Cardamon v. State Board of Optometric Examiners

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441 P.2d 25 (1968)

Thomas C. CARDAMON, O. D., Plaintiff in Error, v. The STATE BOARD OF OPTOMETRIC EXAMINERS of the State of Colorado, Defendant in Error.

No. 21979.

Supreme Court of Colorado, En Banc.

May 6, 1968.

Rehearing Denied June 10, 1968.

Don B. Oliver, Denver, for plaintiff in error.

Duke W. Dunbar, Atty. Gen., Frank E. Hickey, Deputy Atty. Gen., William E. Tucker, Asst. Atty. Gen., Clifton A. Flowers, Special Asst. Atty. Gen., Denver, for defendant in error.

*26 MOORE, Chief Justice.

The State Board of Optometric Examiners of the State of Colorado, hereinafter referred to as the Board, is authorized under the provisions of C.R.S.1963, 102-1-7, to issue licenses to persons qualified to practice optometry and is also empowered by subsection (3) thereof, to

"* * * revoke, suspend, deny, issue, reissue, or reinstate licenses granted under the authority of this article or previous laws of this state."

Hearings concerning revocation are to be conducted pursuant to C.R.S.1963, 3-16-1 to 3-16-6. The statute (102-1-16(1) (j)) provides revocation of a license may be ordered for: "Immoral, unprofessional, or dishonorable conduct. * * *."

A complaint was filed before the Board against plaintiff in error, a licensed optometrist, in which it was asserted that he had been guilty of conduct prohibited by the section last above mentioned. The complaint was made by the mother of a fourteen year old girl and related to the manner in which the child was treated by plaintiff in error while having her eyes examined for a fitting of glasses. The girl was taken into an examination room while her mother remained outside. Plaintiff in error, pretending that there was some clinical purpose to be served in so doing, required the child to expose herself to the waist and, as found by the Board, "Respondent thereupon pulled down [the girl's] brassiere and looked at her breasts with a light, * * *."

Plaintiff in error offered no testimony before the Board in justification of the conduct attributed to him by the girl, her mother, officers who questioned him, and by Dr. Hedlund. At the conclusion of the hearing his license was revoked and the Board's order was thereafter upheld by the district court.

As grounds for reversal it is argued that the Attorney General who attended the hearing and questioned the witnesses called in support of the complaint, illegally suggested to the chairman of the commission that certain objections made by counsel for plaintiff in error should either be overruled or sustained, and that the recommendations were uniformly adopted by the commission. It is sufficient to say in this connection that we are concerned only with the question of whether the rulings relating to admission or rejection of evidence were proper. We find no error in connection therewith.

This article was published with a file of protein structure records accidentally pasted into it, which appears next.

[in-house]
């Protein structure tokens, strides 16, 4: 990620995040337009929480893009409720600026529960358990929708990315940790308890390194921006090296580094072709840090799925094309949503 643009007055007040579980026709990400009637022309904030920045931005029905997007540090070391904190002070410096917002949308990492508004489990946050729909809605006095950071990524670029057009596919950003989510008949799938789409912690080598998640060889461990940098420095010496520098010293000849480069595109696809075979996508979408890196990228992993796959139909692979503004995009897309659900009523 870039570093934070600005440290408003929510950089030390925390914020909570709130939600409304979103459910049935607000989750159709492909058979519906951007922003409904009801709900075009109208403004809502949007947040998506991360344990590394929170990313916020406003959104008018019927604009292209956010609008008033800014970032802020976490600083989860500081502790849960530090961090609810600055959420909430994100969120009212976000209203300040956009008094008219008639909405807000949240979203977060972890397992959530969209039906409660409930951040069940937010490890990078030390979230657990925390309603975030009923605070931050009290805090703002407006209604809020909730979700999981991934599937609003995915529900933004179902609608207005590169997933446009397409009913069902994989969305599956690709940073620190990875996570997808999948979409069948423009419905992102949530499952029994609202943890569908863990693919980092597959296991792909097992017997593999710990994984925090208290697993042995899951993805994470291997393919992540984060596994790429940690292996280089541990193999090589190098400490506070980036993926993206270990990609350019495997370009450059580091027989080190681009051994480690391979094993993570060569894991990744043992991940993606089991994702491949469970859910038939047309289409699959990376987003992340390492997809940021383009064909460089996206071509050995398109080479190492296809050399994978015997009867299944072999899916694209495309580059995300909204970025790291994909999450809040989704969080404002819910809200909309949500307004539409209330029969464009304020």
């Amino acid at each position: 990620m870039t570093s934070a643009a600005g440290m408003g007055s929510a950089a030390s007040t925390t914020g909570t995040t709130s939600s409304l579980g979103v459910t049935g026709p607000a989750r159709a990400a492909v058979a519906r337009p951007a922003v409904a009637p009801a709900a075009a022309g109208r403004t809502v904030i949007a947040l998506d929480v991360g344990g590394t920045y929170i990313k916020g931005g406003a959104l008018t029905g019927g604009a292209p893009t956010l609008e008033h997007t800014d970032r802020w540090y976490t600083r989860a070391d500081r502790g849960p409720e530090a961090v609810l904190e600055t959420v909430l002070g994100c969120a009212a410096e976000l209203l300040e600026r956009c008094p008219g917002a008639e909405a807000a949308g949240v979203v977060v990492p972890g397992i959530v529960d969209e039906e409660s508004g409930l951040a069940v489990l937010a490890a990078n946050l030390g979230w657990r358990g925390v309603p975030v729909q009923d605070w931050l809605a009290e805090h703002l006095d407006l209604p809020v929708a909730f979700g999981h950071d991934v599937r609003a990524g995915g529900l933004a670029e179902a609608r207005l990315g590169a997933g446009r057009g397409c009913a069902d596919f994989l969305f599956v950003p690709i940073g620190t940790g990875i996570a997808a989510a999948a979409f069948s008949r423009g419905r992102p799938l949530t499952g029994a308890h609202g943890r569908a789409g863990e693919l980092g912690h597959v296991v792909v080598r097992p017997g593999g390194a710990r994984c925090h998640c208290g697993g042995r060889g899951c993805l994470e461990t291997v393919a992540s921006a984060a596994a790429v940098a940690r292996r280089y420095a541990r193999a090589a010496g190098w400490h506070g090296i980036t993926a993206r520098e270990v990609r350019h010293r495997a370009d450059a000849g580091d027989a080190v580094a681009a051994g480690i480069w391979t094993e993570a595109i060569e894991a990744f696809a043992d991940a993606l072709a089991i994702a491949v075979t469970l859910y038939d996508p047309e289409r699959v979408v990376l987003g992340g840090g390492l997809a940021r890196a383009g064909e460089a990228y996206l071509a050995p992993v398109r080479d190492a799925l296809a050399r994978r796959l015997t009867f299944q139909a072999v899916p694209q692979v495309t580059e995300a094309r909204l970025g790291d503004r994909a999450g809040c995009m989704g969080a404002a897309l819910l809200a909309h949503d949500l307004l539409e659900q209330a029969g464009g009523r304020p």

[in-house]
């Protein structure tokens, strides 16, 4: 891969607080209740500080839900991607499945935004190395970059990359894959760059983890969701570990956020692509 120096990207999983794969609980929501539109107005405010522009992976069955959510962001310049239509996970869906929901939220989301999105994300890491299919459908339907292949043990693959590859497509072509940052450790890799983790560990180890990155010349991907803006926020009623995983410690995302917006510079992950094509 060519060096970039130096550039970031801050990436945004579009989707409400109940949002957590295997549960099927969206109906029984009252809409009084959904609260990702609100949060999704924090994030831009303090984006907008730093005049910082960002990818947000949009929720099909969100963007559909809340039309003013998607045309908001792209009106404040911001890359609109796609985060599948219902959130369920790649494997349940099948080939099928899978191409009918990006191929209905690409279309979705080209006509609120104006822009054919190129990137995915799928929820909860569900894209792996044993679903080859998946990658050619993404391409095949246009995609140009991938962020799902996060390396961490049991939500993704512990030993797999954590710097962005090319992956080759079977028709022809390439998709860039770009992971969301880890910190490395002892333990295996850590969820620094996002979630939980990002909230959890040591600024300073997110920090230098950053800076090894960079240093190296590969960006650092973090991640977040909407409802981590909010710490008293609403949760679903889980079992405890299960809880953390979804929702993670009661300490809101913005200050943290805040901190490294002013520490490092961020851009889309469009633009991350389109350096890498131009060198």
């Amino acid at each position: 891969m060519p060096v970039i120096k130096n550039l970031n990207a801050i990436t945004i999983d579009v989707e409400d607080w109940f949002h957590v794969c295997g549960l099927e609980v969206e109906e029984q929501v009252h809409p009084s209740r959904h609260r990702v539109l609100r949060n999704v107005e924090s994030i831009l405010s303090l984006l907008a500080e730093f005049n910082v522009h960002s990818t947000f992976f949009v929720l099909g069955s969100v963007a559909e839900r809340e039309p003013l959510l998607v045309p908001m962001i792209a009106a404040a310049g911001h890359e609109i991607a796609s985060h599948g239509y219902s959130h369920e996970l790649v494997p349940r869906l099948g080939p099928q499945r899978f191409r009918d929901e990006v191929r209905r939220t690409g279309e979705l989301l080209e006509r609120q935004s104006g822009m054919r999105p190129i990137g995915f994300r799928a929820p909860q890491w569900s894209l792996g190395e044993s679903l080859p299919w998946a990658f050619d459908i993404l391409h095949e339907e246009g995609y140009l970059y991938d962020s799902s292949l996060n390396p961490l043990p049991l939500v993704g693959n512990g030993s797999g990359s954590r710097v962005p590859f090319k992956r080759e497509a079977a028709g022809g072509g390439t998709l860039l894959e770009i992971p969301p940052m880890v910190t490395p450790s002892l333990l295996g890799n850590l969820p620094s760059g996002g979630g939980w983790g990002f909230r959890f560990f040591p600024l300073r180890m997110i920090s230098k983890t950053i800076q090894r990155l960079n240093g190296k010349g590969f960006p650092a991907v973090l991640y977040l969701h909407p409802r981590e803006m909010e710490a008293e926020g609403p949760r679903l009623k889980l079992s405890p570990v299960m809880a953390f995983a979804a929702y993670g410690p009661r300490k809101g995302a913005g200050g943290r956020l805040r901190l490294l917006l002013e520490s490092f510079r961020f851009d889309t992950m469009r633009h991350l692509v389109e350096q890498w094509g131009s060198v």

It is also argued that:

"II. The declaration of a penalty in suspending the license of an optometrist for alleged `immoral, unprofessional and dishonorable conduct,' based upon the evidence and the record, is so grossly excessive and unconscionable as to make it repugnant to every sense of justice, and the alleged violation charged is so indefinite and uncertain as to violate Cardamon's constitutional right to be fully apprised of the charge against him."

The contention of counsel for plaintiff in error that the terms, "immoral," "unprofessional," and "dishonorable" as used in the statute describing conduct warranting revocation of a license, are so vague and indefinite as to unconstitutionally deprive the holder of a license of his right to be fully apprised of the charges against him. There is no merit to this argument. Dilliard v. State Board of Medical Examiners, 69 Colo. 575, 196 P. 866; Sapero v. State Board of Medical Examiners, 90 Colo. 568, 11 P.2d 555.

With reference to the argument that the order of revocation inflicts a penalty "so grossly excessive and unconscionable as to make it repugnant to every sense of justice," it is sufficient to say that the Board has discretion in such matters, and we cannot say as a matter of law that there was an abuse of discretion on its part in revoking the license under the uncontradicted evidence disclosed by the record before us.

The judgment is affirmed.